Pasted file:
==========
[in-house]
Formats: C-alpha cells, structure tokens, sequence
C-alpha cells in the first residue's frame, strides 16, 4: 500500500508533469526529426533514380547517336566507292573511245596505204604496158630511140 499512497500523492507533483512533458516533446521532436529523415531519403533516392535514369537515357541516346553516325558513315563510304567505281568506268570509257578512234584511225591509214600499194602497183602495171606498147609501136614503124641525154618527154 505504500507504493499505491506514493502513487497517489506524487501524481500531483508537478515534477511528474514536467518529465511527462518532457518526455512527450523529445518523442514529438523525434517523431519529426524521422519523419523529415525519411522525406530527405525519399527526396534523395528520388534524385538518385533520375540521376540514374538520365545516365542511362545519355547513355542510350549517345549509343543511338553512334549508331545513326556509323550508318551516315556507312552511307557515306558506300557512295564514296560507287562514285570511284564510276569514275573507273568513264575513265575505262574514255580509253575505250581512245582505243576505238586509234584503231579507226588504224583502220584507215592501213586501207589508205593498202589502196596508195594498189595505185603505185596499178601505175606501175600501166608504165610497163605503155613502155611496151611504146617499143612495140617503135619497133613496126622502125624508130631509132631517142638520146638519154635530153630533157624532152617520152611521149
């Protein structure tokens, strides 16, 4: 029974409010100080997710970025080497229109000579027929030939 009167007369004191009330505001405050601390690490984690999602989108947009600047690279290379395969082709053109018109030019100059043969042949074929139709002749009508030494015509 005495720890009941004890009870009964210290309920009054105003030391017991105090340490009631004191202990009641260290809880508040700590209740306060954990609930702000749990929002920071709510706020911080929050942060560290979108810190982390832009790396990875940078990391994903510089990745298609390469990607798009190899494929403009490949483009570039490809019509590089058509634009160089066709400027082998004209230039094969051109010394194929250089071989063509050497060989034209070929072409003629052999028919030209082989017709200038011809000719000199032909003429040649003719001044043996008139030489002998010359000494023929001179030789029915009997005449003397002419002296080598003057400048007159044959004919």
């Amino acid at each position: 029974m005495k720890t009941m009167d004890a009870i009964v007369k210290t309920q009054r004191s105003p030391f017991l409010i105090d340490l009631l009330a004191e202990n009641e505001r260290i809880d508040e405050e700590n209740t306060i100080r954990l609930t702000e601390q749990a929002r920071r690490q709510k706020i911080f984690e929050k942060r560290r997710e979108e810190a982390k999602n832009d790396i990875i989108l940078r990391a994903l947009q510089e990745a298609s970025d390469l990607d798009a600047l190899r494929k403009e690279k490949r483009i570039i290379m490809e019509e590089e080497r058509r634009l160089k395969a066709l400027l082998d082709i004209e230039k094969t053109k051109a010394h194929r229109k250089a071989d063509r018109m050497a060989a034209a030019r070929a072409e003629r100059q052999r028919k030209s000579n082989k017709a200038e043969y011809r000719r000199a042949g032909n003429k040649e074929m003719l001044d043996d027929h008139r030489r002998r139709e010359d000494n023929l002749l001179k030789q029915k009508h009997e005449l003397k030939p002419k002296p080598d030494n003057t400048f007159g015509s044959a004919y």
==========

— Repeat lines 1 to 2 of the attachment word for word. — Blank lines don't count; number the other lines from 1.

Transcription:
[in-house]
Formats: C-alpha cells, structure tokens, sequence